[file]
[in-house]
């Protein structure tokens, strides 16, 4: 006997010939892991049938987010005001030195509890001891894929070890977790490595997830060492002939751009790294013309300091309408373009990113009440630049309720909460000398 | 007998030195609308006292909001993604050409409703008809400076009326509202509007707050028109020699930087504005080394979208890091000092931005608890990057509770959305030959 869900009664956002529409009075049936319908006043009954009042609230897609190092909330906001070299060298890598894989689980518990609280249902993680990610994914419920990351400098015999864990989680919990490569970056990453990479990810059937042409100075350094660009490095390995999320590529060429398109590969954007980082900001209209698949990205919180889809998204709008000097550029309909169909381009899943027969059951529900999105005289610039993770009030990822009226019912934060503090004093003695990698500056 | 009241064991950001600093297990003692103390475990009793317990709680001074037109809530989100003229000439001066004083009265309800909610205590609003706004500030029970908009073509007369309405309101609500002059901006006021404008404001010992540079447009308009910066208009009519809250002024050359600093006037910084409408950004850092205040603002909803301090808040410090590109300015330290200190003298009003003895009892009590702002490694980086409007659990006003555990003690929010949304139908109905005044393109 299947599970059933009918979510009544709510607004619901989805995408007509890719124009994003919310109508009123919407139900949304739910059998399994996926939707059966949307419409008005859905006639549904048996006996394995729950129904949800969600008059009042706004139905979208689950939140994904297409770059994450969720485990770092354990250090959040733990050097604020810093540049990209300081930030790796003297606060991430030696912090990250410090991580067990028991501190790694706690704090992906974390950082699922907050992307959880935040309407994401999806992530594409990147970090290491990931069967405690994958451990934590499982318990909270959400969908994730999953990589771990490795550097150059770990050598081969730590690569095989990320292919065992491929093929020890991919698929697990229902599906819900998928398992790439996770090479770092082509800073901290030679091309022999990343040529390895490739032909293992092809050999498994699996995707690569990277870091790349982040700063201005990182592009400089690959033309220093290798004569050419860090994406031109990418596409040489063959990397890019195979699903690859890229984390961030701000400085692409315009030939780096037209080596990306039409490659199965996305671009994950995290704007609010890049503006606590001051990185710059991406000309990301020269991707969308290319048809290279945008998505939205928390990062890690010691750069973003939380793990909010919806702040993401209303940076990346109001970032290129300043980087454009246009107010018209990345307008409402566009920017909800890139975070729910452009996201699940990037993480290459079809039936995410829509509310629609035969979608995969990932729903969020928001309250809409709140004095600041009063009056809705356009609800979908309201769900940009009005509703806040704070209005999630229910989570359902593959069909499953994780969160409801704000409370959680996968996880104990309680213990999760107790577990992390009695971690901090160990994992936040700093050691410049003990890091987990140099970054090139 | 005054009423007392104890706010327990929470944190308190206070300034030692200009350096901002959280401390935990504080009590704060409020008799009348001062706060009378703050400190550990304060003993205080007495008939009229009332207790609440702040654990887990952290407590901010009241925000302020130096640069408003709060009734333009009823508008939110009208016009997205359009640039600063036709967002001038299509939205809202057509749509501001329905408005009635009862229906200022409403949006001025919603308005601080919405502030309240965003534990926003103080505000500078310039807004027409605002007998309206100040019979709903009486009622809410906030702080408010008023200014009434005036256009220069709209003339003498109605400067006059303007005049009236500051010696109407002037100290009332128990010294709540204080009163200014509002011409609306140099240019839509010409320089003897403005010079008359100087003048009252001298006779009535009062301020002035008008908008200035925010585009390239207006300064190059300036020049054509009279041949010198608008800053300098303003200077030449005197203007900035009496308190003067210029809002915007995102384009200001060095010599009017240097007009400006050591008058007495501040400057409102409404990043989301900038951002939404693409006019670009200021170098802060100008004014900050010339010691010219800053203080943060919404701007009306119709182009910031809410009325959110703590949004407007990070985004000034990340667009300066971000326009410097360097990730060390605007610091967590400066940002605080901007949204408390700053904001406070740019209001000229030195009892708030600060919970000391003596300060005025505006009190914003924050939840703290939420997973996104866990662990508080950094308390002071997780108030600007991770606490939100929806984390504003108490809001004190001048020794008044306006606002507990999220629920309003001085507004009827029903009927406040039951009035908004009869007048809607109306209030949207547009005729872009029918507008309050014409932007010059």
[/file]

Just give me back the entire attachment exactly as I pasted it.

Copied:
[in-house]
């Protein structure tokens, strides 16, 4: 006997010939892991049938987010005001030195509890001891894929070890977790490595997830060492002939751009790294013309300091309408373009990113009440630049309720909460000398 | 007998030195609308006292909001993604050409409703008809400076009326509202509007707050028109020699930087504005080394979208890091000092931005608890990057509770959305030959 869900009664956002529409009075049936319908006043009954009042609230897609190092909330906001070299060298890598894989689980518990609280249902993680990610994914419920990351400098015999864990989680919990490569970056990453990479990810059937042409100075350094660009490095390995999320590529060429398109590969954007980082900001209209698949990205919180889809998204709008000097550029309909169909381009899943027969059951529900999105005289610039993770009030990822009226019912934060503090004093003695990698500056 | 009241064991950001600093297990003692103390475990009793317990709680001074037109809530989100003229000439001066004083009265309800909610205590609003706004500030029970908009073509007369309405309101609500002059901006006021404008404001010992540079447009308009910066208009009519809250002024050359600093006037910084409408950004850092205040603002909803301090808040410090590109300015330290200190003298009003003895009892009590702002490694980086409007659990006003555990003690929010949304139908109905005044393109 299947599970059933009918979510009544709510607004619901989805995408007509890719124009994003919310109508009123919407139900949304739910059998399994996926939707059966949307419409008005859905006639549904048996006996394995729950129904949800969600008059009042706004139905979208689950939140994904297409770059994450969720485990770092354990250090959040733990050097604020810093540049990209300081930030790796003297606060991430030696912090990250410090991580067990028991501190790694706690704090992906974390950082699922907050992307959880935040309407994401999806992530594409990147970090290491990931069967405690994958451990934590499982318990909270959400969908994730999953990589771990490795550097150059770990050598081969730590690569095989990320292919065992491929093929020890991919698929697990229902599906819900998928398992790439996770090479770092082509800073901290030679091309022999990343040529390895490739032909293992092809050999498994699996995707690569990277870091790349982040700063201005990182592009400089690959033309220093290798004569050419860090994406031109990418596409040489063959990397890019195979699903690859890229984390961030701000400085692409315009030939780096037209080596990306039409490659199965996305671009994950995290704007609010890049503006606590001051990185710059991406000309990301020269991707969308290319048809290279945008998505939205928390990062890690010691750069973003939380793990909010919806702040993401209303940076990346109001970032290129300043980087454009246009107010018209990345307008409402566009920017909800890139975070729910452009996201699940990037993480290459079809039936995410829509509310629609035969979608995969990932729903969020928001309250809409709140004095600041009063009056809705356009609800979908309201769900940009009005509703806040704070209005999630229910989570359902593959069909499953994780969160409801704000409370959680996968996880104990309680213990999760107790577990992390009695971690901090160990994992936040700093050691410049003990890091987990140099970054090139 | 005054009423007392104890706010327990929470944190308190206070300034030692200009350096901002959280401390935990504080009590704060409020008799009348001062706060009378703050400190550990304060003993205080007495008939009229009332207790609440702040654990887990952290407590901010009241925000302020130096640069408003709060009734333009009823508008939110009208016009997205359009640039600063036709967002001038299509939205809202057509749509501001329905408005009635009862229906200022409403949006001025919603308005601080919405502030309240965003534990926003103080505000500078310039807004027409605002007998309206100040019979709903009486009622809410906030702080408010008023200014009434005036256009220069709209003339003498109605400067006059303007005049009236500051010696109407002037100290009332128990010294709540204080009163200014509002011409609306140099240019839509010409320089003897403005010079008359100087003048009252001298006779009535009062301020002035008008908008200035925010585009390239207006300064190059300036020049054509009279041949010198608008800053300098303003200077030449005197203007900035009496308190003067210029809002915007995102384009200001060095010599009017240097007009400006050591008058007495501040400057409102409404990043989301900038951002939404693409006019670009200021170098802060100008004014900050010339010691010219800053203080943060919404701007009306119709182009910031809410009325959110703590949004407007990070985004000034990340667009300066971000326009410097360097990730060390605007610091967590400066940002605080901007949204408390700053904001406070740019209001000229030195009892708030600060919970000391003596300060005025505006009190914003924050939840703290939420997973996104866990662990508080950094308390002071997780108030600007991770606490939100929806984390504003108490809001004190001048020794008044306006606002507990999220629920309003001085507004009827029903009927406040039951009035908004009869007048809607109306209030949207547009005729872009029918507008309050014409932007010059």